Sowing 26% of the farm to lucerne and increasing stocking rates to 9 ewes/ha were strategic changes endorsed by the expert panel and shown by modeling to increase production and profitability. Shifting either partly (split joining) or wholly to an earlier lambing time may only result in marginal increases in profitability on this case farm. These strategic changes were favoured by the case farmer and had positive non-monetary impacts. Further improvements to the model output would increase his confidence for uptake.

Many useful strategic options were highlighted by the pilot EverFarm process. The use of an expert panel enabled proper validation of models and strategic options as well as highlighting knowledge gaps and model limitations. When conducted iteratively over a long period of time with comprehensive data for the case farm, the properly resourced EverFarm process is likely to be an effective tool for extension and research.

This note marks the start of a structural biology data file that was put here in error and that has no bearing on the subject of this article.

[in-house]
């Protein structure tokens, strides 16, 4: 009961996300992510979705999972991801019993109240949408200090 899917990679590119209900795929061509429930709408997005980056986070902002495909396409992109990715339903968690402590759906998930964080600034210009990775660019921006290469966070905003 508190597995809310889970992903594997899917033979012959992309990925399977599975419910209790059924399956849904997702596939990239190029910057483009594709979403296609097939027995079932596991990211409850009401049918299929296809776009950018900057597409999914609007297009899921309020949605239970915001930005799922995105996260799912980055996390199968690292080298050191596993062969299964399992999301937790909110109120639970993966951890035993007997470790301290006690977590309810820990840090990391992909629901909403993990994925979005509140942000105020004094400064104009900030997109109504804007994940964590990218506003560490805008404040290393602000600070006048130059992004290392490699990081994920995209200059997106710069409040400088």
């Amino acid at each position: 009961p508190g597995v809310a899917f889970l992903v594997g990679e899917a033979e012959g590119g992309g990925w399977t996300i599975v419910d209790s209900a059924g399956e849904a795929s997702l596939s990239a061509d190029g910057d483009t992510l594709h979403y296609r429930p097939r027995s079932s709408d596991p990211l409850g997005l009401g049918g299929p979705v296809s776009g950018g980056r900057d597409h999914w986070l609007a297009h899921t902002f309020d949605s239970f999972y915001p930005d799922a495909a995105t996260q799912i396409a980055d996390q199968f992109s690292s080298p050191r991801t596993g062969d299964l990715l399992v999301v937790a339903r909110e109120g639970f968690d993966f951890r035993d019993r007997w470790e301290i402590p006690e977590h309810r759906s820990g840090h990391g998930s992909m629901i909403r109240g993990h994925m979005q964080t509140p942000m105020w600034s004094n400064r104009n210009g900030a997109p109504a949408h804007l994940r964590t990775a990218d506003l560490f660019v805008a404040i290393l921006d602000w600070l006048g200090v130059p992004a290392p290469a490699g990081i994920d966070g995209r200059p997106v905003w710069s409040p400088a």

Australian Government (2012). Rural Research and Development Policy Statement, Department of Agriculture, Fisheries and Forestry, Canberra.

Bathgate A, Pannell DJ (2002). Economics of deep-rooted perennials in Western Australia. Agricultural Water Management 53, 117–132.

Friend MA, Robertson S, Masters D, Avery A (2007). EverGraze - a project to achieve profit and environmental outcomes in the Australian grazing industries. Journal of Animal & Feed Sciences 16, 70-75.

Malcolm, B. Ho, C.K.M., Armstrong, D.P., Doyle, P.T., Tarrant, K.A., Heard, J.W., Leddin & C.M. Wales. W.J. (2012) Dairy Directions: A decade of whole farm analysis of dairy systems. Australasian Agribusiness Review, 20, 39-58.

MLA (2011). R, D & E Priorities for the Southern Australian Feedbase Project code: PAS.0269

Previous PageTop Of PageNext Page